Wall Street fell sharply and the S&P 500 entered a bear market due to a resurgence in the paper sell-off. US equities continue to be impacted by macroeconomic inflation data from the North American country. The Dow Jones fell 2.79%, the S&P 500 3.88% and the Nasdaq 4.68%.
Wells Fargo Advisors stated that “Investors continue to weigh the implications of Friday’s higher-than-expected inflation reading.”
The S&P 500 marked its lowest level since March 2021 and extended its losses from its January record to over 21%. The benchmark has closed in bearish territory, which is when it falls more than 20% below its peak.
Stock indices added to losses late in the session after an article in the Wall Street Journal mentioned that the Fed would consider raising rates by 0.75% on Wednesday.
Inflation data raised expectations of an aggressive tightening of monetary policy by the Federal Reserve. The consumer price index (CPI) rose 1.0% in May, more than tripling April’s 0.3% reading and beating expectations for a 0.7% rise. The annual figure jumped 8.6% from the previous reading of 8.3% to a new 40-year high.
Investors’ attention is now focused on the Fed’s meeting this week, with officials expected to raise rates by at least 0.50% on Wednesday. ANDThe latest summary of economic projections should also be in the spotlight.
Stock markets have tumbled this year as investors weigh upside risks to global inflation and central bank plans to undo stimulus policies that have kept economies and markets afloat during the pandemic.
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Turning to the fixed income market, expectations of higher rates were evident for bonds as yields continued to rise. ANDThe yield on the 10-year note headed for a 2011 high, hitting 3.33%, posting its biggest one-day gain since March 2020. The yield on the more Fed-sensitive two-year note rose 30 basis points to 3.22%, the highest level since 2007.
SP IPSA was no exception and joined the international scene, falling 2.02% to 5,132.22 points.
At the local level, the data on the flows of institutional investors for the month of May was known, according to a report by Bice Inversiones. According to what was declared by the firm, the AFPs recorded a net sale of local shares of 25.6 million dollars, thus cutting three consecutive months of purchase and reaching net sales of local shares of 644 million dollars. dollars in the past 12 months.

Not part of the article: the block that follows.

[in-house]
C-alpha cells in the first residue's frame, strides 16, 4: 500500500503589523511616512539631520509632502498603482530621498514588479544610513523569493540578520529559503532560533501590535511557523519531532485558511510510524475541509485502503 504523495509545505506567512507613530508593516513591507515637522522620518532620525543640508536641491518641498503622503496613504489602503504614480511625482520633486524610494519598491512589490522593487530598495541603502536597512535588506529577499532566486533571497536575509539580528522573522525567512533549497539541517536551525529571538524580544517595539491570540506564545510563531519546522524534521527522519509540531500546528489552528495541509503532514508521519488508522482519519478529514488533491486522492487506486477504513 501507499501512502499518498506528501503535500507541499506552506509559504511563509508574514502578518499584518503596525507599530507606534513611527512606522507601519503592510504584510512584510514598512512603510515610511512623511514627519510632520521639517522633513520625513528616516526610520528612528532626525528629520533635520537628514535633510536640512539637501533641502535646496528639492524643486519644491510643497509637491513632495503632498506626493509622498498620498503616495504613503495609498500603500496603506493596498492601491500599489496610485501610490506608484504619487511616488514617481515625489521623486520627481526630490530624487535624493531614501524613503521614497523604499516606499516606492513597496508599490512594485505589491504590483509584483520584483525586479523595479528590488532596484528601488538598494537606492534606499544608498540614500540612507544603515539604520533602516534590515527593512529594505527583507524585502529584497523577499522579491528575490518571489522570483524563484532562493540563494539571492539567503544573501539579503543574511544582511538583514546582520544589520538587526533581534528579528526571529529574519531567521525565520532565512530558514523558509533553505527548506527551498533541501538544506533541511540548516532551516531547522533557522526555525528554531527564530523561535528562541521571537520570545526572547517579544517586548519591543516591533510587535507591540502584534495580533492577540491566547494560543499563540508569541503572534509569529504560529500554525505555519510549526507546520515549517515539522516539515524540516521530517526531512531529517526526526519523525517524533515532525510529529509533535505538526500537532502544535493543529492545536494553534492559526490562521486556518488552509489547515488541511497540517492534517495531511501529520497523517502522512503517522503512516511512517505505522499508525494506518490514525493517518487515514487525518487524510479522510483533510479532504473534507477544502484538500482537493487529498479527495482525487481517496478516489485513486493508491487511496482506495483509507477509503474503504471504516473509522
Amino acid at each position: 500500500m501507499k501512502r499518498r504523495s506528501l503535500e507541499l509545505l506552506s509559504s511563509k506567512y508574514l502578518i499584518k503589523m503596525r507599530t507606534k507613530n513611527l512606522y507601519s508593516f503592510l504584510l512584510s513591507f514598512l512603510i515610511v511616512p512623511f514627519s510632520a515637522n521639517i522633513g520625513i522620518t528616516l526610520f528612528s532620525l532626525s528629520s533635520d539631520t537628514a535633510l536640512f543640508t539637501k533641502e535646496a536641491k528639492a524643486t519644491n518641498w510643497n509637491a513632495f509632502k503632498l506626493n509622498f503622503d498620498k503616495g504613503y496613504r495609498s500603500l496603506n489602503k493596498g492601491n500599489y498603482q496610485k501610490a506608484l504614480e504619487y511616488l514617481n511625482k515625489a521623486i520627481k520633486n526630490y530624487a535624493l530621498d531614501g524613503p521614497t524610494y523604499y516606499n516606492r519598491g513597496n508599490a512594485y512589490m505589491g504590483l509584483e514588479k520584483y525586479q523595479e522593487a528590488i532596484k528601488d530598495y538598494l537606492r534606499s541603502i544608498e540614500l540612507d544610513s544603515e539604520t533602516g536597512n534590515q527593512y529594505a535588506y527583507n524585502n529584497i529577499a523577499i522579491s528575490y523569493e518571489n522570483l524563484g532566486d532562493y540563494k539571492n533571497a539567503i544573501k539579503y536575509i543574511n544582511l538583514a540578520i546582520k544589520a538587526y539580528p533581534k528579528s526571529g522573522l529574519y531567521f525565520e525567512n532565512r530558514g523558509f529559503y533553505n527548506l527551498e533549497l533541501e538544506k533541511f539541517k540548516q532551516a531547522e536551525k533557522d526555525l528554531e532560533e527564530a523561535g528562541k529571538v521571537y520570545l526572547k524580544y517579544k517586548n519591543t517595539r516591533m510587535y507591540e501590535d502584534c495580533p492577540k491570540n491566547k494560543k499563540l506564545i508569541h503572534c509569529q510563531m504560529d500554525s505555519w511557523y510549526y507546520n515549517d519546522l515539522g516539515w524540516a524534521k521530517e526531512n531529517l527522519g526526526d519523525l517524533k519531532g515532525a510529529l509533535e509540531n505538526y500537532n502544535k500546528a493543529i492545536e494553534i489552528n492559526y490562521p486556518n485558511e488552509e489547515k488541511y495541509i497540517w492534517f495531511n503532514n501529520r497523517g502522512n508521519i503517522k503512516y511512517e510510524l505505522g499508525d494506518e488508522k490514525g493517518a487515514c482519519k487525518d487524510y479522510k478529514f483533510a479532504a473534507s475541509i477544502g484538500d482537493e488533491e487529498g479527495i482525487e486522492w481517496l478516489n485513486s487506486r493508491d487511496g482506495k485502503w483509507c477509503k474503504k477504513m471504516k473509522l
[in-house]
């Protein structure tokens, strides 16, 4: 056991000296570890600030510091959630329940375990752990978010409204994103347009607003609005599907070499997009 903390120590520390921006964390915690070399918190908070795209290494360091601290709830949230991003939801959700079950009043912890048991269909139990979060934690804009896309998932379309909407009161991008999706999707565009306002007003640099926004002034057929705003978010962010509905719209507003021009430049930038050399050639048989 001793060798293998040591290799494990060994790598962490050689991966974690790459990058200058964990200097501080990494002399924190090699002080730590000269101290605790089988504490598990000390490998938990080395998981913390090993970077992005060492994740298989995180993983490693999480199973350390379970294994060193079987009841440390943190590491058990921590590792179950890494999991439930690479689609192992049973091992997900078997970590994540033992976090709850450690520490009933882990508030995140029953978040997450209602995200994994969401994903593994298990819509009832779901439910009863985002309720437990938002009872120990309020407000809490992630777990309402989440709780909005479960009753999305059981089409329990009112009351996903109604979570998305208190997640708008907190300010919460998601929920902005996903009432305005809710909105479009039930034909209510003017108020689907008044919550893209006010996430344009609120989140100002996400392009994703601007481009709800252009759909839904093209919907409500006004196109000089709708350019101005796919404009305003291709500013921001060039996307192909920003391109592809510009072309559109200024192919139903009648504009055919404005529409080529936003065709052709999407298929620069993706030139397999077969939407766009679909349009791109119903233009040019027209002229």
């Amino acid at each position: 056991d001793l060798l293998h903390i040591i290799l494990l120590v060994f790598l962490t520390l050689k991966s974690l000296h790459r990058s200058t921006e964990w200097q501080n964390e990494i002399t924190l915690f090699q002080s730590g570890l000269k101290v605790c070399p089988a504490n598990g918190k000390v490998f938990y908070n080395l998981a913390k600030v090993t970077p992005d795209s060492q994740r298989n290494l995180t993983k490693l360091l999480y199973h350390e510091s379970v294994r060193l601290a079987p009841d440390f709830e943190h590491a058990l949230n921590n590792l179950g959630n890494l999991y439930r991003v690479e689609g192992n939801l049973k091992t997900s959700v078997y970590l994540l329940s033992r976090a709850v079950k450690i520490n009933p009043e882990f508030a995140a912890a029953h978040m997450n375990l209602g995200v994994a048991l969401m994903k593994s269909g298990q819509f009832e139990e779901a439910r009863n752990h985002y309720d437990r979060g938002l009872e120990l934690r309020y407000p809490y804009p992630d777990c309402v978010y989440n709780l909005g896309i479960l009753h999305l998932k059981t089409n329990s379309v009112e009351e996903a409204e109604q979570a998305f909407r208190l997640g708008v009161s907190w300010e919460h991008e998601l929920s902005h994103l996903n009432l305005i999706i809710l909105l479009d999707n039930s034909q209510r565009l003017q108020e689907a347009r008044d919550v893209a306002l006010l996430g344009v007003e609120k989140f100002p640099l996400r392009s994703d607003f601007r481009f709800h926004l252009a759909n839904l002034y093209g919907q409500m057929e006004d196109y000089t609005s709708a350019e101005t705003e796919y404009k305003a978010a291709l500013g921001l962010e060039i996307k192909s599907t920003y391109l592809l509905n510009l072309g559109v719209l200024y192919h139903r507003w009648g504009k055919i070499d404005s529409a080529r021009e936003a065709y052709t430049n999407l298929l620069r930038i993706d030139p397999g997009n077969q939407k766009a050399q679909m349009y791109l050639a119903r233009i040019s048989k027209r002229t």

In any case, Bice indicated that funds at the consolidated level increased their exposure to local equities during the month to 6.8% of total assets under management. In particular, the largest local equity sales were seen in Banco de Chile (US$58.3m), followed by Vapores (US$47.9m) and SQM-B (US$43.5m). million US dollars). On the other hand, the largest purchases were recorded in Falabella (66.4 million dollars), followed by Bsantander (35.2 million dollars) and Cencosud (15.5 million dollars).
Perspectives in Europe and Asia
Landing in Europe, the main places operated with red numbers: the Euro Stoxx 50 fell 2.69%, London’s FTSE 100 fell 1.53%, Frankfurt’s DAX lost 2.43%, Paris’ CAC 40 fell 2.67% and Madrid’s IBEX 35 fell 2.47%.
The global economic outlook affects the performance of shares in the Old Continent and the yield of the German bund rises to 2.50%.
The more defensive profile of investors increased appetite for the dollar and the euro deflated by US$1.07, while the pound sterling fell to US$1.22.
The combination of the rising US currency and interest on debt is dampening the advances of a classic safe-haven asset like gold. The precious metal barely manages to break away from the usual late benchmark, US$1,850 an ounce.
Stock markets in Asia ended the session with losses given the global outlook for the economy: Tokyo’s Nikkei fell 3.01%, Hong Kong’s Hang Seng fell 3.39% and Mainland China’s CSI fell 1.17%.
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